In a rational world, a 0.4 percentage point drop in the number of students getting top grade passes in an exam in any given year should not be a cause for national alarm.
In fact, in the words of John Cridland, the director general of the CBI, it could help to restore the exam's credibility after 24 successive years of rises. The case for defending the drop in the A* to C grade pass rate at GCSE is immeasurably strengthened when you consider that a large part of the fall reflects a toughening of the science exam after Ofqual, the regulator, concluded that it was not demanding enough for students.
There must, though, be a question mark over the decision by exam boards to raise the grade boundaries for a C grade in English at the last minute. This left many students, who would probably have earned a C had they taken the exam in January, with a D instead. And the rigidity of the system makes them ineligible to take up the provisional college or sixth-form places they were offered.
And while it may have been cack-handed of the exam boards – to put it mildly – to have done this in the way they did, there is an issue here. Because the C/D difference can determine a student's future, especially in maths and English, those who are on the borderline tend to occupy a disproportionate amount of teachers' time – sometimes to the detriment of pushing those students who end up with a B grade harder. No less crucially, that same C/D difference also determines the school's future. If it fails to reach the Education Secretary's floor target of 40 per cent of all pupils gaining five A* to C grade passes, including maths and English, the head could be sacked and the school required to assume academy status.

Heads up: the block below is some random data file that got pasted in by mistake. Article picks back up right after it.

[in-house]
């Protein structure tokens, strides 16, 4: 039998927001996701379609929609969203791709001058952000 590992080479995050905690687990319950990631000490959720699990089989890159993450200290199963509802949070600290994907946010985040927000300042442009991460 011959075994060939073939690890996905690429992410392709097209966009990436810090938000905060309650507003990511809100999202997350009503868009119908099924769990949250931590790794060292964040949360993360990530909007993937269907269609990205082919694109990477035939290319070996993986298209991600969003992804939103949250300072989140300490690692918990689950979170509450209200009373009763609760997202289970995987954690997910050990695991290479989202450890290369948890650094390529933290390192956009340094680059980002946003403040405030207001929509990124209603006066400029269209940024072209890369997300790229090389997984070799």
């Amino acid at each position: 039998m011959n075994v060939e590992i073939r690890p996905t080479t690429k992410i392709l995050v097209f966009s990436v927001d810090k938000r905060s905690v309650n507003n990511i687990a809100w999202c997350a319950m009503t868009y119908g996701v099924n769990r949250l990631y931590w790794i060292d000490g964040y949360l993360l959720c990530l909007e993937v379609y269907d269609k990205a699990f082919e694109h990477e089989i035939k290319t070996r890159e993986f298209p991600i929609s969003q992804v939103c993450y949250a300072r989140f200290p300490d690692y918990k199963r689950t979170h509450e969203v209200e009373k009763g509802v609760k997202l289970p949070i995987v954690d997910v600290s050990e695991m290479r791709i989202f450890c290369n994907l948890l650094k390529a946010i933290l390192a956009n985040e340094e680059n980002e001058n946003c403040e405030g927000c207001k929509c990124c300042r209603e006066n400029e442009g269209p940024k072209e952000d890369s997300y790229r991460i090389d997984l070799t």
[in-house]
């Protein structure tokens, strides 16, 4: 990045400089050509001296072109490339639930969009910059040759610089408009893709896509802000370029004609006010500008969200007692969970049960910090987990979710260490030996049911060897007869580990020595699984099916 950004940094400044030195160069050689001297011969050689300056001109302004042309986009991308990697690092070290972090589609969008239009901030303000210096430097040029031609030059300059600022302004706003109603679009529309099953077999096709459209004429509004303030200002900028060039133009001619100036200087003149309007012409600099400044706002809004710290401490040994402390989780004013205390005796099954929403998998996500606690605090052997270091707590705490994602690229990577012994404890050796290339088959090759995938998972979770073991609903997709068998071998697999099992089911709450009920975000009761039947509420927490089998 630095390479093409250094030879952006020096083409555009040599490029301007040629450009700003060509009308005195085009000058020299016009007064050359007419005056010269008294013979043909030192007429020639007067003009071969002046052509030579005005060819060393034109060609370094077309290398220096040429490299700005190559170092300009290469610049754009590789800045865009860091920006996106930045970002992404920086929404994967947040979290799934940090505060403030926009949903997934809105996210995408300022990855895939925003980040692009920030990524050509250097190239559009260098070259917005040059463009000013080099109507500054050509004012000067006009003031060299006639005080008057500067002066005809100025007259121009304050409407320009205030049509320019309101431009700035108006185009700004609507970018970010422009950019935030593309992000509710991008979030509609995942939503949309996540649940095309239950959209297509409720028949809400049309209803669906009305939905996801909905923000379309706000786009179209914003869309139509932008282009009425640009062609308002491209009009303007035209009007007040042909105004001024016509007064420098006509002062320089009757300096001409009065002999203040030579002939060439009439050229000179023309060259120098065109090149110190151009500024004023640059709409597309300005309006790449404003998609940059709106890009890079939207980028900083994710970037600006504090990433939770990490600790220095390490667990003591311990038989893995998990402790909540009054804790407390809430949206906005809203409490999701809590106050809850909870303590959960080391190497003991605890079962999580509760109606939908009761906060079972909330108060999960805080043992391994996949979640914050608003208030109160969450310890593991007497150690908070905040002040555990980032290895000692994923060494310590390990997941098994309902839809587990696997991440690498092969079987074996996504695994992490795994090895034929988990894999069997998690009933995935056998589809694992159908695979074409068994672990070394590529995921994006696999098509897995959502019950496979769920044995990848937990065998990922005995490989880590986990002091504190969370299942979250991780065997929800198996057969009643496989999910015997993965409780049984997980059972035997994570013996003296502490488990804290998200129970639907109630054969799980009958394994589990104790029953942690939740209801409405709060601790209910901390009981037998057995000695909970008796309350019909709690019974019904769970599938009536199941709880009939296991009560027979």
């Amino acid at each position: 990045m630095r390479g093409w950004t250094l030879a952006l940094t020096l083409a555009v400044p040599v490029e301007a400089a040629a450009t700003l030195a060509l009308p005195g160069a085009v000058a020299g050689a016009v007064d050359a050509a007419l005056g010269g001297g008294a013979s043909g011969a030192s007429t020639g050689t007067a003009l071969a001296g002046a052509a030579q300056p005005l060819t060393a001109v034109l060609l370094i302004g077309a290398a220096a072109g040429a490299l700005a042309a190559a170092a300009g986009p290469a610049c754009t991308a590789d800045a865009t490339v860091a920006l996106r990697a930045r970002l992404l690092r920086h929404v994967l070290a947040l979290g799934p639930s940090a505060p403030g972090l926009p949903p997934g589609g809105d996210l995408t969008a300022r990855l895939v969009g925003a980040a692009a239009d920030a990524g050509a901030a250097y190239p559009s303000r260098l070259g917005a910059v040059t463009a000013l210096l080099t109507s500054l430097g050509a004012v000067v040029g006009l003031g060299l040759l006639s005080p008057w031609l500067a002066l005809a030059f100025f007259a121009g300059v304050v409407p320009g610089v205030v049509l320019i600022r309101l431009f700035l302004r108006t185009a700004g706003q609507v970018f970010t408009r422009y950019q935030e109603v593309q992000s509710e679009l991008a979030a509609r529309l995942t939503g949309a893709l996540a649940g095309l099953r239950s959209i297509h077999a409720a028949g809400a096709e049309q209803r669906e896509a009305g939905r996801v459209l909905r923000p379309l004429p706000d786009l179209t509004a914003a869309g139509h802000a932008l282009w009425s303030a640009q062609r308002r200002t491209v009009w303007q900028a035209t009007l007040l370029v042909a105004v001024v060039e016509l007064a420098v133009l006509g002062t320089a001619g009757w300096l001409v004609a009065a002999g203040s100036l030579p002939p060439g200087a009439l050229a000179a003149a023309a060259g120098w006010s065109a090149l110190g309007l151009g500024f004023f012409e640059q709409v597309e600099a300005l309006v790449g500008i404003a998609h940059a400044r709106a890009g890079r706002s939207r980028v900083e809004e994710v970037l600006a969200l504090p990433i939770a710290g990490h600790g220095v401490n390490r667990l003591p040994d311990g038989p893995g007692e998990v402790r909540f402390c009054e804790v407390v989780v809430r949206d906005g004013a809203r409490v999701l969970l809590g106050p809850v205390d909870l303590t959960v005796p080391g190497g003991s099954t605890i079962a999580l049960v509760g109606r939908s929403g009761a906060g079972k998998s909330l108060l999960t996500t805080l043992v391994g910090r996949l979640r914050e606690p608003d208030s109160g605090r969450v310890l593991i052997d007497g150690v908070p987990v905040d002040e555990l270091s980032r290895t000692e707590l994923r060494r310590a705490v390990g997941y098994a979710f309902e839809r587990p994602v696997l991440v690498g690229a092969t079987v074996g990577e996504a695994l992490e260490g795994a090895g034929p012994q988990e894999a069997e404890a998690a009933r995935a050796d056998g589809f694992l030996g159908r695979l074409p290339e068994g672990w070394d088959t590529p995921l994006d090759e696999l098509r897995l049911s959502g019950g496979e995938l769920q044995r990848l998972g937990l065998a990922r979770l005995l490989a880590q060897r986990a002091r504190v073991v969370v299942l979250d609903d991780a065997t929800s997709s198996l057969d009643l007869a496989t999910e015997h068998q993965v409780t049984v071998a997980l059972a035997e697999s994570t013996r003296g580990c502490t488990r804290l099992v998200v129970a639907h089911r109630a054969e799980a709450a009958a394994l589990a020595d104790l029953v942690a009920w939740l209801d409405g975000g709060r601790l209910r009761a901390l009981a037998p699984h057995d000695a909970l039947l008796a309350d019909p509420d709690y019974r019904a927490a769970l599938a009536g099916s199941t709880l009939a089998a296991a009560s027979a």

It may be worth revisiting that stipulation, at least this year, in the light of the late grading change. In general, though, for all the complaints of disconsolate teachers, this year's trend both in A‑levels and GCSEs shows an examination system that is at last on the right track – demanding more rigour from students and, it is to be hoped, starting to offer qualifications that universities and employers can rely on.